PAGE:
Building assets

Traditional building materials (McMartin House, Perth)

Photo: Traditional building materials (McMartin House, Perth)

Contemporary building materials (Seagrams)

Photo: Contemporary building materials (Seagrams)


Romas Bubelis

Buildings and architecture, Environment

Published Date: Nov 15, 2007

Which is more sustainable – an artificial or live Christmas tree? This is an environmentalist’s conundrum, and it illustrates the paradox of “sustainable” building materials.

Use of natural building materials diminishes a tangible resource. But the production of substitute, synthetic building materials consumes an even wider range of energy resources. At one end of the spectrum are materials such as wood. Lumber is a renewable resource. Akin to this are materials such as locally quarried stone and brick that require only modest energy to produce.

It is no coincidence that these are the low energy-intensive materials of traditional construction. But their use in contemporary architecture is in decline while the use of high energy-intensive materials – such as vinyl, glass and aluminum – is on the rise.

There is a tremendous amount of energy expended to produce new, technologically innovative building materials. Most are composite materials, often transported over long distances between source of material extraction, location of manufacturing and location of use. One unit of brick takes about twice the energy to produce as does the equivalent unit of local natural stone. A given unit of glass requires six times the energy of an equivalent volume of brick. The manufacture of aluminum requires a supply of bauxite ore, a smelting plant and huge amounts of electricity. As a result, producing one unit of aluminum consumes 900 times the energy needed to produce the equivalent amount of lumber.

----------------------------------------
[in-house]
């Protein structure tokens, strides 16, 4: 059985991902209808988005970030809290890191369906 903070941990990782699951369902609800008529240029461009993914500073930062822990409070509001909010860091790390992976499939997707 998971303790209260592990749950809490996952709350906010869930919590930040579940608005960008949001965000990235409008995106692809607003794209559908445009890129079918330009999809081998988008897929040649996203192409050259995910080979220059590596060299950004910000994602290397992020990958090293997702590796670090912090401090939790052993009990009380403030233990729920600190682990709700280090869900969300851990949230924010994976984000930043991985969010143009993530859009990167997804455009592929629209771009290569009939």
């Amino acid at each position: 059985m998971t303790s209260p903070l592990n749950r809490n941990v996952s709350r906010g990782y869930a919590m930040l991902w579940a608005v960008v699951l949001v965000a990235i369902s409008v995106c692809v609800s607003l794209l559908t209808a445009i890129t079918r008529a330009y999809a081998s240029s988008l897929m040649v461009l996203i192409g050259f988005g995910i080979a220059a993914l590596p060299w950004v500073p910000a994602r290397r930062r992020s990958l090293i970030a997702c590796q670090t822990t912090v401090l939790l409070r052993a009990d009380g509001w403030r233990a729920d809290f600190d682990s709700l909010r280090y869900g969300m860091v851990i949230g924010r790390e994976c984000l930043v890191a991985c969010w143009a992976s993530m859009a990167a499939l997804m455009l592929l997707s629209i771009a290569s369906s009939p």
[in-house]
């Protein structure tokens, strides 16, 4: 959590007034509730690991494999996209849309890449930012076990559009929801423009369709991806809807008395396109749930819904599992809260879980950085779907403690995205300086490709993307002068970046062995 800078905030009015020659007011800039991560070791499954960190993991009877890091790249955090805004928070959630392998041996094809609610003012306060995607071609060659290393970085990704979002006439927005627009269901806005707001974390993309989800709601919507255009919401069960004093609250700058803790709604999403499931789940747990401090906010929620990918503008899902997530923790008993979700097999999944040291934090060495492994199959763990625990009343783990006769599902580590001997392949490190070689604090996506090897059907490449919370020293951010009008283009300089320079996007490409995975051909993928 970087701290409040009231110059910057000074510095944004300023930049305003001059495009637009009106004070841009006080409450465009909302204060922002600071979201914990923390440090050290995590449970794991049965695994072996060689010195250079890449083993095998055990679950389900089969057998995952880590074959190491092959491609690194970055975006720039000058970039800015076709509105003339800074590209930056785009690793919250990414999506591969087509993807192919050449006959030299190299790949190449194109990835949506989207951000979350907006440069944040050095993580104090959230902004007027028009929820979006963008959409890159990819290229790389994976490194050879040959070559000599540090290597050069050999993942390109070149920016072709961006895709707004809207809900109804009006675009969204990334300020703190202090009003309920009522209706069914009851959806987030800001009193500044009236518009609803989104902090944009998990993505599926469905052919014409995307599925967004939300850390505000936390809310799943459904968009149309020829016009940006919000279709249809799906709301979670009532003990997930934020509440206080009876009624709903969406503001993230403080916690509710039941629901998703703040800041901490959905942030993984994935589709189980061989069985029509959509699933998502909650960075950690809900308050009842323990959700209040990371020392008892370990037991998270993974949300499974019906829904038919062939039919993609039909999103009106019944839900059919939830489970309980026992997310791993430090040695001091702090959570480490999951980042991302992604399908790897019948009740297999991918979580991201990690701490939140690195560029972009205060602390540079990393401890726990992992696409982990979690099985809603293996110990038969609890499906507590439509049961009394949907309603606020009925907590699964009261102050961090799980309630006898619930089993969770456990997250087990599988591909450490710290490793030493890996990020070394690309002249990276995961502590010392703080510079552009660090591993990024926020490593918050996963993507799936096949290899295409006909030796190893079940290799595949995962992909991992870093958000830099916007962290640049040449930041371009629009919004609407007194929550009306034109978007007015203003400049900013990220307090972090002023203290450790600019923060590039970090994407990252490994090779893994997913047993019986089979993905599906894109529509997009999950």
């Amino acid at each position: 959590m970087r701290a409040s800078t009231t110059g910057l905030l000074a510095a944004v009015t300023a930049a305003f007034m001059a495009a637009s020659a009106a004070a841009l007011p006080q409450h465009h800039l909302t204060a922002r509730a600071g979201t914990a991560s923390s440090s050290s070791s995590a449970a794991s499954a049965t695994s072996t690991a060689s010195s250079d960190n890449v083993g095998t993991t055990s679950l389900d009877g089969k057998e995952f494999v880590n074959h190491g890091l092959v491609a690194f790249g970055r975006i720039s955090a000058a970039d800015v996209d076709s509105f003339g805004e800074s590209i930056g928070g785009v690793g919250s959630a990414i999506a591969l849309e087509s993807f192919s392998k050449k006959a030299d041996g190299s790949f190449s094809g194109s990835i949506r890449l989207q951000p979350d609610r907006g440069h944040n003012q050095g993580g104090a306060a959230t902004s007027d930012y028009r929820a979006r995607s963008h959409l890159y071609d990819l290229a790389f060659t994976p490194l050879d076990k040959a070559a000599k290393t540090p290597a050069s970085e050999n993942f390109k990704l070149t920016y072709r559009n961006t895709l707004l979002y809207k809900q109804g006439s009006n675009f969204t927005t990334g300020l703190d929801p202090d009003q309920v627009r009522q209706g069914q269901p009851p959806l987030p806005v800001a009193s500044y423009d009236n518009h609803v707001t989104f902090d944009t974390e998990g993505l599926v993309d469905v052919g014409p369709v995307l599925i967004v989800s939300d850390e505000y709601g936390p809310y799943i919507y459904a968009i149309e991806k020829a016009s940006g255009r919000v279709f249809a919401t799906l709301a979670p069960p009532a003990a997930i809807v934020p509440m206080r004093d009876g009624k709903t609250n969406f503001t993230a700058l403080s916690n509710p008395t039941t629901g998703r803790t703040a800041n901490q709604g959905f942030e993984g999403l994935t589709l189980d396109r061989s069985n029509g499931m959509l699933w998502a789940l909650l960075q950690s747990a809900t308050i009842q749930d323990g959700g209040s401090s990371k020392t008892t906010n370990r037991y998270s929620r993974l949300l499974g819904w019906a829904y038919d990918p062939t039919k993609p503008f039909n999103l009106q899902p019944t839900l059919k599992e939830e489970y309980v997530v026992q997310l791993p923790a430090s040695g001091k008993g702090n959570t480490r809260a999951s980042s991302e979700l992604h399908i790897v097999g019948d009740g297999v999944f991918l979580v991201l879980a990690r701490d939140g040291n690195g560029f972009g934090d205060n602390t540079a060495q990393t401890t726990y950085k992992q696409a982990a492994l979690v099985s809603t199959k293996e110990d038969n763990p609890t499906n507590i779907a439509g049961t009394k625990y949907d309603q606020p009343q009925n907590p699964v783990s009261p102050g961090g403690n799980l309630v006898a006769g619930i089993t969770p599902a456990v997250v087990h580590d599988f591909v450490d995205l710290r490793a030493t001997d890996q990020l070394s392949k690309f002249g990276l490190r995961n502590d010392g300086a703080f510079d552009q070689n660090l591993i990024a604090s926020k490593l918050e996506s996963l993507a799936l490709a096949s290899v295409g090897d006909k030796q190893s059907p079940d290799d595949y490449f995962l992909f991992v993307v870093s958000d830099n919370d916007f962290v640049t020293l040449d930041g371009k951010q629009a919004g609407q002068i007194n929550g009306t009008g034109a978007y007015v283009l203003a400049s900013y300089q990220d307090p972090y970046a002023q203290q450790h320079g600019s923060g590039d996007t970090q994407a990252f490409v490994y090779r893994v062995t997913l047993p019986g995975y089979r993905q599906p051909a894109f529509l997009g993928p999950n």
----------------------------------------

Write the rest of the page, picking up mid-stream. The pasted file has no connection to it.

In the sustainability era, every material is said to have an “embodied energy.” This concept is used to measure the true “energy value” of a building material or assembly over the course of its service life.

It is the sum total energy necessary to create and sustain an assembly and it takes into consideration a full life cycle of energy-consuming activities: raw material extraction, transportation, manufacturing, assembly and construction, collectively referred to as “initial embodied energy;” cyclical maintenance, restoration, and repair referred to as “recurring embodied energy;” and, finally, the energy expended to disassemble, demolish and recycle or dispose of building materials that are no longer needed. The embodied energy concept is as complex as it is holistic – it considers the energy used to create a material, but also the accumulated energy that is lost when, years later, that material is taken to landfill.

Maintenance and restoration activities add embodied energy value without consuming additional natural resources. It prolongs the service life of buildings and reduces landfill as well as the consumption of resources to produce replacement material. The most sustainable material is the one that required little energy to produce and, through maintenance and care, has provided decades of service. In architectural heritage conservation, as in environmental sustainability, it is far better to maintain and repair than to replace. The greenest building is the one you already have.